“Drinking coffee is not only an enjoyment, but it also represents one’s attitude of life,” said Moses, sharing his opinion about his favorite drink. This TV program gave him an image of a professional in coffee, which also aroused the interest and attention of the public. Because of hosting this program, Moses’ reputation and social status were suddenly enhanced from an actor to a coffee expert, resulting in being selected as a coffee opinion leader for McDonald’s McCafe.

After the broadcast of “Coffee Confidential”, the “coffee expert” image has been labeled on Moses, later becoming the spokesperson of McCafe. Actually, at the beginning of its establishment, McCafe only made use of some cartoon graphics in its TV commercials, and the main elements of the overall campaign was to sell romantic feelings. Recently, McCafe wants to re-position itself as a professional barista. And that is why it hired Moses as its spokesman. In the latest McCafe TV commercials, Moses was presented in smart-casual wearing to give out a friendly but trustworthy image. “Perfect!” he said after tasting McCafe’s cappuccino at the end of the commercials. This seems to give sense of qualifying McCafe’s coffee by the general-regarded coffee expert, Moses Chan.

In addition, some may not know that the sponsor of “Coffee Confidential” and the supplier of McCafe is actually the same company—Tsit Wing. It is believed that Tsit Wing specially sponsored that TV program in order to establish the coffee professional image of Moses in order to break the path for McCafe to reform its image.

Meanwhile, there are many well-established coffee shops in Hong Kong, like Starbucks, Pacific Coffee, and various small cafes. Comparatively, McCafe is just a new business of McDonald’s in Hong Kong. In the perception of some general publics, McCafe may not be as sophisticated as those famous coffee shops. They may even wonder whether McCafe has the capability to provide good quality coffee. This may be one of the reasons why McCafe is lagged behind from Starbucks and Pacific Coffee in terms of sales, reputation, and so on.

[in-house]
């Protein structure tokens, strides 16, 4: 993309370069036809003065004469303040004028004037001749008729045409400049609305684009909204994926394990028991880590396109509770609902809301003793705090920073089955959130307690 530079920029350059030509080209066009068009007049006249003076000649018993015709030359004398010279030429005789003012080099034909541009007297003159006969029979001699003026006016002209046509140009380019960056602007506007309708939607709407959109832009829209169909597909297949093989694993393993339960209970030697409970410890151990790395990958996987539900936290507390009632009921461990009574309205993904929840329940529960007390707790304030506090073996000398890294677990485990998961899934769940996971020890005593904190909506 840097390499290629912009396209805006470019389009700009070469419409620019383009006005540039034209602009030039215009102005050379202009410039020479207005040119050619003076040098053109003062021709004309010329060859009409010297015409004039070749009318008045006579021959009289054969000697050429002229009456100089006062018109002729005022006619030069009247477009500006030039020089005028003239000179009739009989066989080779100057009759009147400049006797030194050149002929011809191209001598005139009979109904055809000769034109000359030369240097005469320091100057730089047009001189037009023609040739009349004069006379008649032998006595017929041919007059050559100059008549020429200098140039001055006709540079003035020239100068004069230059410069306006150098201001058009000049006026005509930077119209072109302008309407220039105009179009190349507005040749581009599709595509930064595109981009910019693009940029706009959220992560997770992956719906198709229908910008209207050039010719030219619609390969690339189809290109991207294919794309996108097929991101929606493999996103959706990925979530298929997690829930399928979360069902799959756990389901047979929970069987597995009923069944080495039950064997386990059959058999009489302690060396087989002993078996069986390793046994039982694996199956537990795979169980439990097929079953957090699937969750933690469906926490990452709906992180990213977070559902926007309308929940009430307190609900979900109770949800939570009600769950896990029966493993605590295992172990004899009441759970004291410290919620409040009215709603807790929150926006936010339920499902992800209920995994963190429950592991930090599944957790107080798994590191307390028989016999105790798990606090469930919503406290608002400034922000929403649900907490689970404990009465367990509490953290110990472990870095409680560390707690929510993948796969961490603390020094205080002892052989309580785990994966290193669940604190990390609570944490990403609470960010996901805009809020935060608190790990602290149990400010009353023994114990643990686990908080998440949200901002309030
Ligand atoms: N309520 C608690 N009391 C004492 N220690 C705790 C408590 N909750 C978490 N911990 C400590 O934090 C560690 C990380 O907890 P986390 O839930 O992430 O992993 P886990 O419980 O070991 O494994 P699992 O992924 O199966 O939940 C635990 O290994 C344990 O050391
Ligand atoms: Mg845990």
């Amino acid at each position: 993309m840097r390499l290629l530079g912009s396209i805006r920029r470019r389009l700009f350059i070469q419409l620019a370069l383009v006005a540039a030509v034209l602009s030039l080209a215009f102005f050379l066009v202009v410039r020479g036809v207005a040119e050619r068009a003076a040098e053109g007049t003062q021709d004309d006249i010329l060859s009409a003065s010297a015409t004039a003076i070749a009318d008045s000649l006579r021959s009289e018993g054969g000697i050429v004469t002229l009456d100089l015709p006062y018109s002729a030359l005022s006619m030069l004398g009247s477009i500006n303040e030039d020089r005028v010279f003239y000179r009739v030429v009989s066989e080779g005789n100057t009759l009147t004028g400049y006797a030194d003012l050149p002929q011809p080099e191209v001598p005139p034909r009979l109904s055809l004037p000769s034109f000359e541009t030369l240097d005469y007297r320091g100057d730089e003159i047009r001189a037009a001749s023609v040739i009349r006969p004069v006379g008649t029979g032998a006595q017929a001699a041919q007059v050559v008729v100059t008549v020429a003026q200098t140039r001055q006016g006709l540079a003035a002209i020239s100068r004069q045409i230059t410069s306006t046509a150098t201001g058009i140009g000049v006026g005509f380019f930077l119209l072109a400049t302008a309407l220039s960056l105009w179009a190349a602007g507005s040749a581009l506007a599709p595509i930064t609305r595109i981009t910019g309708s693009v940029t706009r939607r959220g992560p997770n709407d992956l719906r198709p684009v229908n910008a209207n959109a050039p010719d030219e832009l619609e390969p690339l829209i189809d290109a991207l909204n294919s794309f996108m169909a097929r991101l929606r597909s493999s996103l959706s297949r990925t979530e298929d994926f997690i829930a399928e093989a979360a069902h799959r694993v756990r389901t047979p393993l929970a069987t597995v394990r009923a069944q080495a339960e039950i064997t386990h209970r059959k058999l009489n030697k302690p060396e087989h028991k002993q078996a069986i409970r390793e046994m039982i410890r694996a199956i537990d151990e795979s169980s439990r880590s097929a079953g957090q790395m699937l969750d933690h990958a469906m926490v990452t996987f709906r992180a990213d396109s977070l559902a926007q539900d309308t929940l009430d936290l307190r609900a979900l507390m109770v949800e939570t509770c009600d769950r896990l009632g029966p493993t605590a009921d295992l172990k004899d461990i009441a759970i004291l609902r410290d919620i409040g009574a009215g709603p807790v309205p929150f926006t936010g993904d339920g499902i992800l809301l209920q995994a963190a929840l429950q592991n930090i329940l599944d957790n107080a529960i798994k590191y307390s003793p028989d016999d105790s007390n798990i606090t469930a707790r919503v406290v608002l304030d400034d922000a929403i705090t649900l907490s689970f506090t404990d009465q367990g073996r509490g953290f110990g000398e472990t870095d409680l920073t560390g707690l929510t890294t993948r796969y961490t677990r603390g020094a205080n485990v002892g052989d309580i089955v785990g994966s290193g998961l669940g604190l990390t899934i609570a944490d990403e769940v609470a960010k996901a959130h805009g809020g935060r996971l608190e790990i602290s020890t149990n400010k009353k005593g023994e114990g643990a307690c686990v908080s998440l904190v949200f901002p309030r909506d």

However, Moses, becoming an opinion leader, can influence the purchase decision of the general public. Since he is interpreted as a coffee expert, his insights towards coffee will be regarded as an indicator when the general publics are making their purchase decision. Thus, by acting as an opinion leader for McCafe, Moses aims to reinforce his own expertise in coffee drinking, emphasizing McCafe’s high quality coffee to the target customers. Some people will simply switch their choice or begin to try McCafe because they believe in the credibility of Moses. In this sense, the preference of Moses serves as an indication to distinguish between good or bad coffee.

By this sample, we can see that a credible opinion leader can pose an influential effect to the publics. Of course, it is still up to individuals to choose whether to believe Moses’ choice of “high quality coffee” from McCafe, but by using an opinion leader as a middleman, credibility is definitely reinforced. More importantly, a credible opinion leader can boost the confidence and motivation of the publics towards a product.

McCafe TV Commercials:

McCafe Cappuccino TVC 1


McCare Cappuccino TVC 2